Will Amusement Parks See Their End Soon?

(TFC) – You can clearly see the signs in the media pointing toward a fundamental change in the amusement park industry. After a series of accidents and lawsuits, you could soon see the closing of amusement parks to lower costs.

You can also see a cultural shift, particularly with large amusement parks like Disneyland, where steady price increases will likely affect attendance and cultural relevance by pricing out the average customer. This could equally be a sign of the coming amusement-apocalypse and may be influenced by increased lawsuit case numbers.

Does this signify the fast-coming end to the cultural phenomena of amusement parks? Probably not. However, you should still acknowledge the signs suggesting an oncoming end to amusement parks

What Has Happened to Amusement Parks?

On 24th June 2017, a girl fell over 25 feet from a ride at Six Flags Amusement Park. She received only non-life-threatening injuries but still required hospitalization. This is only the latest in a long list of amusement park accidents, many of which have caught the media’s attention. Over 1,500 people were injured at amusement parks in the United States in 2015, as highlighted by the International Association of Amusement Parks and Attractions (IAAPA).

What effect does this have? Many of these accidents result in lawsuits and criminal charges of negligence taken out against the parks itself:

  • A $1.5 million settlement occurred after an accident at a Six Flags’ waterslide caused heavy bleeding and hospitalization
  • $1 million in damages were sought after the death of a girl at U.S National Whitewater Centre from carnivorous bacteria
  • A $23,300 settlement occurred after an accident at Festival Fun Parks resulted in two broken legs

You may think this should affect the parks by resulting in tightening safety standards and inspections. However, this is not the case. While at a lower level compared to 2008, amusement park accidents have steadily increased from 2009-2015 according to the IAAPA. This trend signifies the beginning of the end of amusement parks if proper action is not taken.

How Does This Impact Amusement Parks?

The main impact these accidents and lawsuits have on amusement parks is a financial one.

Action Park in New Jersey, renowned for controversy, is one such case. A long series of claimants filed an even longer series of personal injury lawsuits against the park, eventually causing massive financial losses through settlements and attraction closures. This eventually led to the Action Park’s closure, and its reputation as ‘Class Action Park.’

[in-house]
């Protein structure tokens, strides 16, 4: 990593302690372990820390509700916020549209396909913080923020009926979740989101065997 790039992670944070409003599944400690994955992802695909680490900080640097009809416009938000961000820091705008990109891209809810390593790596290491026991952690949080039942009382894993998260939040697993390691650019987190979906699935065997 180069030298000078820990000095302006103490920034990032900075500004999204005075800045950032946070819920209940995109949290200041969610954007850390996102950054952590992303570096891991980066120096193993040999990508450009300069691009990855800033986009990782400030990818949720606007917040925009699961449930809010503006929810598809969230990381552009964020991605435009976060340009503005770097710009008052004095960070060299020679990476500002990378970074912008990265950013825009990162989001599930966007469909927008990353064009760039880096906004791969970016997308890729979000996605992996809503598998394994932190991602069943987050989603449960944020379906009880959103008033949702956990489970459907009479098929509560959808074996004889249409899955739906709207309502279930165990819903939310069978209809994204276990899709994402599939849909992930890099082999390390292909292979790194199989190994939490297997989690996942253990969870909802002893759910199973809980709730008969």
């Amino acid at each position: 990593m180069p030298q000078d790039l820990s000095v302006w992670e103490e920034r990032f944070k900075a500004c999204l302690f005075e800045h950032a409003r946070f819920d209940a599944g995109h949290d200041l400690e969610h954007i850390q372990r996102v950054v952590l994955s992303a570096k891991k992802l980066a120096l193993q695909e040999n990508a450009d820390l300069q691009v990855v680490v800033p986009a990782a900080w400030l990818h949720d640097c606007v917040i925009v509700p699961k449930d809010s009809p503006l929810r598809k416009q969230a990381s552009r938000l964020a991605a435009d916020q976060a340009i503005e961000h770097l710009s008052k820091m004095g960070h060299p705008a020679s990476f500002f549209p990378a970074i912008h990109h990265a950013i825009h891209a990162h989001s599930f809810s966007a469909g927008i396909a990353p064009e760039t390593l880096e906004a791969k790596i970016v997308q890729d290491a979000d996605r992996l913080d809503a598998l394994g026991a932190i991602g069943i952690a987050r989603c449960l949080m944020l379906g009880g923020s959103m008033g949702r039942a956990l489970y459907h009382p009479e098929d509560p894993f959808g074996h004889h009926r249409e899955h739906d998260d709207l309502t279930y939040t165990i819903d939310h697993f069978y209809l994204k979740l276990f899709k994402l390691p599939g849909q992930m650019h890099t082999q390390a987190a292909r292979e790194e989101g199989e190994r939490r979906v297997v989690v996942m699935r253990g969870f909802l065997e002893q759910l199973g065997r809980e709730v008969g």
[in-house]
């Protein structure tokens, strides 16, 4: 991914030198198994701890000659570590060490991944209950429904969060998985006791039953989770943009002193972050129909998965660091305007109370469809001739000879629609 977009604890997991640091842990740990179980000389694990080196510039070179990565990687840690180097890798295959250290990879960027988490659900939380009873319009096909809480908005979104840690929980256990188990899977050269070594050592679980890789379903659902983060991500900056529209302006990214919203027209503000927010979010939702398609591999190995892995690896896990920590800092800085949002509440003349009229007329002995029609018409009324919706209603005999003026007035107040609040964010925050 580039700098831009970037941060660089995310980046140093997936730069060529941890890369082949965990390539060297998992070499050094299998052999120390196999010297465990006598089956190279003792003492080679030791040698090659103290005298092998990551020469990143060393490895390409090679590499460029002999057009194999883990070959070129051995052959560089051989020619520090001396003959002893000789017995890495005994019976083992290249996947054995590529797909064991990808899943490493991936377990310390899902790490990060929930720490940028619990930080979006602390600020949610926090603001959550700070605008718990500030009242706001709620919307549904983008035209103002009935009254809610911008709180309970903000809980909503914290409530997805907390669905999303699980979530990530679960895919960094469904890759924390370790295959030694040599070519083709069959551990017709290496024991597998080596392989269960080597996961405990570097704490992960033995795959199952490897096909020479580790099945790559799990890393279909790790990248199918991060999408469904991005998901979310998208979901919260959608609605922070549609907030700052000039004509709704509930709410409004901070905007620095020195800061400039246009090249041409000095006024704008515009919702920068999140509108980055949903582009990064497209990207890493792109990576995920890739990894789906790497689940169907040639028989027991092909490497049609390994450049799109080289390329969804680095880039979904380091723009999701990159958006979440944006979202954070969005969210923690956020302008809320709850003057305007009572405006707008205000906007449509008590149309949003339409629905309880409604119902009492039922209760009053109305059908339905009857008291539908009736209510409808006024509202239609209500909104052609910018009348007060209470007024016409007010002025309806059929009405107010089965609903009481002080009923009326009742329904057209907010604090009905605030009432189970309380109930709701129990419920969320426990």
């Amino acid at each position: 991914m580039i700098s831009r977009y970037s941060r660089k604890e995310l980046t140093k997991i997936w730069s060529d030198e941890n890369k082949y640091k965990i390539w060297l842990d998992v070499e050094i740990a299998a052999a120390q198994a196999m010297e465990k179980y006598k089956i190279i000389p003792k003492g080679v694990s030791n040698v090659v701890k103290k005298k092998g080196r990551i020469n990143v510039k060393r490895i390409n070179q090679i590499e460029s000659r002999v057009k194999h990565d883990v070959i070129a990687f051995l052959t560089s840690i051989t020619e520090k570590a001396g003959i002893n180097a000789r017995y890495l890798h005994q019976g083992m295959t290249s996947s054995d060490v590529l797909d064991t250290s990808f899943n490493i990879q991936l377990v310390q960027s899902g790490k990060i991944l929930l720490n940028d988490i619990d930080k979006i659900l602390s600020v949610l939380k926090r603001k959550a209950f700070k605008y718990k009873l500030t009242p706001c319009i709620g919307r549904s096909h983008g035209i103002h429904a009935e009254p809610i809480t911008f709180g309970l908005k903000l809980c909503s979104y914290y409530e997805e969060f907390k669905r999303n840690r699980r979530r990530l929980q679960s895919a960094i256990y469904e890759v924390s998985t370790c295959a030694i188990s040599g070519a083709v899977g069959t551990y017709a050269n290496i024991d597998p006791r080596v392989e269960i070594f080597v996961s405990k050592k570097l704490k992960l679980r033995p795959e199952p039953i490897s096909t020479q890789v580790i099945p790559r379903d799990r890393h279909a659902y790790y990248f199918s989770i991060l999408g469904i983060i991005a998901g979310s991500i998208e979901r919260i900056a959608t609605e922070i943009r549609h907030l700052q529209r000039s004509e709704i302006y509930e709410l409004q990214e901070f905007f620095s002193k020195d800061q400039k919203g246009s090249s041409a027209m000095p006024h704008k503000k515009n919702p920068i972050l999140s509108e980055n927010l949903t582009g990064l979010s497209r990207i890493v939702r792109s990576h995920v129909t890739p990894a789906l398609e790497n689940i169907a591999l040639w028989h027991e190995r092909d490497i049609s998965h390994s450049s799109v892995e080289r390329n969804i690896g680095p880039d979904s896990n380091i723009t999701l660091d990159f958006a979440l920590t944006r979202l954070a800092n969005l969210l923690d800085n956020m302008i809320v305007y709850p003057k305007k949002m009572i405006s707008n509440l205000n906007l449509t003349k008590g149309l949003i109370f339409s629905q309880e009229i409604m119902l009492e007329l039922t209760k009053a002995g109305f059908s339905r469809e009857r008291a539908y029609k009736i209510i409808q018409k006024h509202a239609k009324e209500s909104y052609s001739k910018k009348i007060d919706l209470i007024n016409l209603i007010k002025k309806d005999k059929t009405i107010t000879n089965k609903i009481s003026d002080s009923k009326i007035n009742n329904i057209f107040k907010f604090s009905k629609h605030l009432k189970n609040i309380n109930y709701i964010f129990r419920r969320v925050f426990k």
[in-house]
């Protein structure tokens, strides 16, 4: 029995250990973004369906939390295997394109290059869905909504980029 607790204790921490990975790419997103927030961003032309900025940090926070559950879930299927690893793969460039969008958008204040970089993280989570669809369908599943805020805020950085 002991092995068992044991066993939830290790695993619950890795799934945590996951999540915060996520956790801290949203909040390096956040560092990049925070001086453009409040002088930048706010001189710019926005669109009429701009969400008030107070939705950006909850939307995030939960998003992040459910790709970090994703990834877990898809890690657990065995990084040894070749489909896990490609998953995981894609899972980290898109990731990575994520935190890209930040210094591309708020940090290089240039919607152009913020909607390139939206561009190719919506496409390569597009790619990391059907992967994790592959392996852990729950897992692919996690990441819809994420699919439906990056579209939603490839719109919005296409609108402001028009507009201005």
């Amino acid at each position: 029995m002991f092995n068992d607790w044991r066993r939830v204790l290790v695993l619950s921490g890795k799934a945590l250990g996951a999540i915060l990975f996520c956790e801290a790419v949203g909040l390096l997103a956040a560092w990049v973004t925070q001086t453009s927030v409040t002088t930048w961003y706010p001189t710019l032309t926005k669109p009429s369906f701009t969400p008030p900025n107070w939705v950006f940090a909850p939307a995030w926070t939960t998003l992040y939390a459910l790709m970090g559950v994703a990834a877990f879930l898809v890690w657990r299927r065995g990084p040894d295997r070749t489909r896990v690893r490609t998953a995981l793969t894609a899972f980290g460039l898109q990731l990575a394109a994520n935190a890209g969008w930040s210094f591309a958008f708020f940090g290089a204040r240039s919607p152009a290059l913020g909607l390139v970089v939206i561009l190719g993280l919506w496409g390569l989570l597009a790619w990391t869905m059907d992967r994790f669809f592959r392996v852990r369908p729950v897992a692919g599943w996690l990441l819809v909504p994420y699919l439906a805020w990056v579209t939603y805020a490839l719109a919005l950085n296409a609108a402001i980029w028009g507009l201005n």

This impact could be a sign of a diminishing market for amusement parks, especially parks which become known as dangerous. However, other signs point toward amusement parks surviving past this small turbulence.

‘Class Action Park’ reopened in 2014 as a result of “the strength of… passion” people had toward the park, according to the owner Andy Mulvihil. However, Mr. Mulvihil also categorically stated “[he] refuse[s] to be involved in any ride where anybody can get hurt.” This potentially suggests amusement parks will not see their end soon as a result of legal troubles. Instead, they will respond positively to those troubles and make changes based upon them.


How Could This Affect You?

The increase in accidents is not simply from careless safety standards. You are subject to a variety of accidents while at amusements parks.

While you should continue to watch out for the obvious danger of ride-related accidents, vehicular accidents, illness, and heat exhaustion are all prominent dangers for you.

The increasing rates and settlements of lawsuits against amusement parks may also significantly affect the cost to you and other people across America. Disneyland, the largest amusement park in the United States, is rapidly increasing their prices. Would this affect your chances of choosing Disneyland as a holiday destination?

While the current dynasty of amusement park supremacy in America is certainly not ending soon, cracks are appearing and signs foreshadowing their eventual and inevitable downfall.